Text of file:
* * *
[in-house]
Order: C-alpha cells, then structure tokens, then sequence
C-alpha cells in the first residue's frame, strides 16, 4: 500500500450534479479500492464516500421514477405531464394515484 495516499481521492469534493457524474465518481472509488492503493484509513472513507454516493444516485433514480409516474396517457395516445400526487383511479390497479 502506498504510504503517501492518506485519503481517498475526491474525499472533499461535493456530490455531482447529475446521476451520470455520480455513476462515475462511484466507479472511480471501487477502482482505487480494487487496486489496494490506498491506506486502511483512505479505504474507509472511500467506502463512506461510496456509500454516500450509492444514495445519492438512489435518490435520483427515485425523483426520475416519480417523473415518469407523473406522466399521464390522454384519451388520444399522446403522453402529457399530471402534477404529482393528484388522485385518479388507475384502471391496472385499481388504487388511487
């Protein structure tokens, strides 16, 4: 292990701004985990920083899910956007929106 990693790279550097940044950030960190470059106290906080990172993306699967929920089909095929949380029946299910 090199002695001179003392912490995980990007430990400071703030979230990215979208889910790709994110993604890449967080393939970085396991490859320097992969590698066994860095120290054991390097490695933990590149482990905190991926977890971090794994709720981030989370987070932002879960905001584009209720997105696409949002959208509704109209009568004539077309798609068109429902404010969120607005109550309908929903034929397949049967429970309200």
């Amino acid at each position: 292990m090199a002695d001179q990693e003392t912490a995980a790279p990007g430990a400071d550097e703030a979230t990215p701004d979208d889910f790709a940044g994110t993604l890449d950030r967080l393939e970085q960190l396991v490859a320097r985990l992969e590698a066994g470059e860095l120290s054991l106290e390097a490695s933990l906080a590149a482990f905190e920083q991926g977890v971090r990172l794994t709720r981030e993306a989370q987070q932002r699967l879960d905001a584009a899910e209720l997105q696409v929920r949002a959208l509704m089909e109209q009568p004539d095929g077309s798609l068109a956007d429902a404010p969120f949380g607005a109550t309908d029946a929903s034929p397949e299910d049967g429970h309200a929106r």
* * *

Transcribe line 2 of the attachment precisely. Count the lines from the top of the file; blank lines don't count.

Order: C-alpha cells, then structure tokens, then sequence